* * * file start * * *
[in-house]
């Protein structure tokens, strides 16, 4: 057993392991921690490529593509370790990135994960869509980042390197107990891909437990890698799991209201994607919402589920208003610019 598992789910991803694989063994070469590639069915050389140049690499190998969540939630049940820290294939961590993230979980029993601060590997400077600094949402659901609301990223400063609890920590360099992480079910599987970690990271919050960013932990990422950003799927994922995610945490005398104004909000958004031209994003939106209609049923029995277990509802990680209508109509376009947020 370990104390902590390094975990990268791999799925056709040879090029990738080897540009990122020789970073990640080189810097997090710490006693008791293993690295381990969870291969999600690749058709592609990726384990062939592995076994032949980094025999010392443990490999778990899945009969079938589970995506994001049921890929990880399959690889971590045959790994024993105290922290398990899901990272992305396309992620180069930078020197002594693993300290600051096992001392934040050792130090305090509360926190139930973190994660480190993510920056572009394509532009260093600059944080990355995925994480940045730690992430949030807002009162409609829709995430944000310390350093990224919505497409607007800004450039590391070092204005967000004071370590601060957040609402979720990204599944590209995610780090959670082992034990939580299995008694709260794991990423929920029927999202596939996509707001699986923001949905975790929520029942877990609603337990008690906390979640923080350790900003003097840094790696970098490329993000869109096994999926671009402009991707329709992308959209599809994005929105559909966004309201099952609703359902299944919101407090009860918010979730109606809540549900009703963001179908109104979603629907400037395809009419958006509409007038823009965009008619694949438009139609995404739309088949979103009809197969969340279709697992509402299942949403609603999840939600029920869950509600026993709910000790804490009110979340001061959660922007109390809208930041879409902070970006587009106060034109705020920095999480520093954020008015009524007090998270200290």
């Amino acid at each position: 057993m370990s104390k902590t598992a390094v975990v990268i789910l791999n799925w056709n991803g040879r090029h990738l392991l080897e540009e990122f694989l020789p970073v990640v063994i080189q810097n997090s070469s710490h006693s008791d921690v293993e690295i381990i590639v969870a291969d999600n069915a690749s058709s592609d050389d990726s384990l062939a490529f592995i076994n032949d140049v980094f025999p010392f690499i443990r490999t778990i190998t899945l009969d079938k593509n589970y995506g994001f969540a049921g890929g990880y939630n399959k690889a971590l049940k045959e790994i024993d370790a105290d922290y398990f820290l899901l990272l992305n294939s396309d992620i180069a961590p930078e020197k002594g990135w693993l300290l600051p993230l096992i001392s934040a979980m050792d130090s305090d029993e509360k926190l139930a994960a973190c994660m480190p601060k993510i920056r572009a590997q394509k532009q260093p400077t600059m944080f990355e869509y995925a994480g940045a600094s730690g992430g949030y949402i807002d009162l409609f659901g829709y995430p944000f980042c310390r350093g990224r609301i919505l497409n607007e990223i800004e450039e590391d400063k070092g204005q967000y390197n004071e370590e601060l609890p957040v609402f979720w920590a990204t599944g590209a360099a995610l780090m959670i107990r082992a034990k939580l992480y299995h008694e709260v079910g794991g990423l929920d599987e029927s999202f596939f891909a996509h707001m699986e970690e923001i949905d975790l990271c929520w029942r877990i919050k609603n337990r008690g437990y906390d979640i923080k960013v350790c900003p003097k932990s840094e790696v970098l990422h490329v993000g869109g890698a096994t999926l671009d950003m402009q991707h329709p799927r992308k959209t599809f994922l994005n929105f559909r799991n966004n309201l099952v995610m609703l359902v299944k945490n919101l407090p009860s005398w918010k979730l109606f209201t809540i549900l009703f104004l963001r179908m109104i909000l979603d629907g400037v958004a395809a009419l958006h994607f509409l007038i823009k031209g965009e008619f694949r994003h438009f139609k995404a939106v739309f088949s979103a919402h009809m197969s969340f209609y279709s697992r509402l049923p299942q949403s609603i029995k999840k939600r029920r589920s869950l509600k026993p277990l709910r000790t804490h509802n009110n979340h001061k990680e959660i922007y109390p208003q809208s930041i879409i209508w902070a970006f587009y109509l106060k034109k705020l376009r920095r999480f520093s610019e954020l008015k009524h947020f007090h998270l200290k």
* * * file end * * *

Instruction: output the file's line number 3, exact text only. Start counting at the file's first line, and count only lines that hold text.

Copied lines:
């Amino acid at each position: 057993m370990s104390k902590t598992a390094v975990v990268i789910l791999n799925w056709n991803g040879r090029h990738l392991l080897e540009e990122f694989l020789p970073v990640v063994i080189q810097n997090s070469s710490h006693s008791d921690v293993e690295i381990i590639v969870a291969d999600n069915a690749s058709s592609d050389d990726s384990l062939a490529f592995i076994n032949d140049v980094f025999p010392f690499i443990r490999t778990i190998t899945l009969d079938k593509n589970y995506g994001f969540a049921g890929g990880y939630n399959k690889a971590l049940k045959e790994i024993d370790a105290d922290y398990f820290l899901l990272l992305n294939s396309d992620i180069a961590p930078e020197k002594g990135w693993l300290l600051p993230l096992i001392s934040a979980m050792d130090s305090d029993e509360k926190l139930a994960a973190c994660m480190p601060k993510i920056r572009a590997q394509k532009q260093p400077t600059m944080f990355e869509y995925a994480g940045a600094s730690g992430g949030y949402i807002d009162l409609f659901g829709y995430p944000f980042c310390r350093g990224r609301i919505l497409n607007e990223i800004e450039e590391d400063k070092g204005q967000y390197n004071e370590e601060l609890p957040v609402f979720w920590a990204t599944g590209a360099a995610l780090m959670i107990r082992a034990k939580l992480y299995h008694e709260v079910g794991g990423l929920d599987e029927s999202f596939f891909a996509h707001m699986e970690e923001i949905d975790l990271c929520w029942r877990i919050k609603n337990r008690g437990y906390d979640i923080k960013v350790c900003p003097k932990s840094e790696v970098l990422h490329v993000g869109g890698a096994t999926l671009d950003m402009q991707h329709p799927r992308k959209t599809f994922l994005n929105f559909r799991n966004n309201l099952v995610m609703l359902v299944k945490n919101l407090p009860s005398w918010k979730l109606f209201t809540i549900l009703f104004l963001r179908m109104i909000l979603d629907g400037v958004a395809a009419l958006h994607f509409l007038i823009k031209g965009e008619f694949r994003h438009f139609k995404a939106v739309f088949s979103a919402h009809m197969s969340f209609y279709s697992r509402l049923p299942q949403s609603i029995k999840k939600r029920r589920s869950l509600k026993p277990l709910r000790t804490h509802n009110n979340h001061k990680e959660i922007y109390p208003q809208s930041i879409i209508w902070a970006f587009y109509l106060k034109k705020l376009r920095r999480f520093s610019e954020l008015k009524h947020f007090h998270l200290k």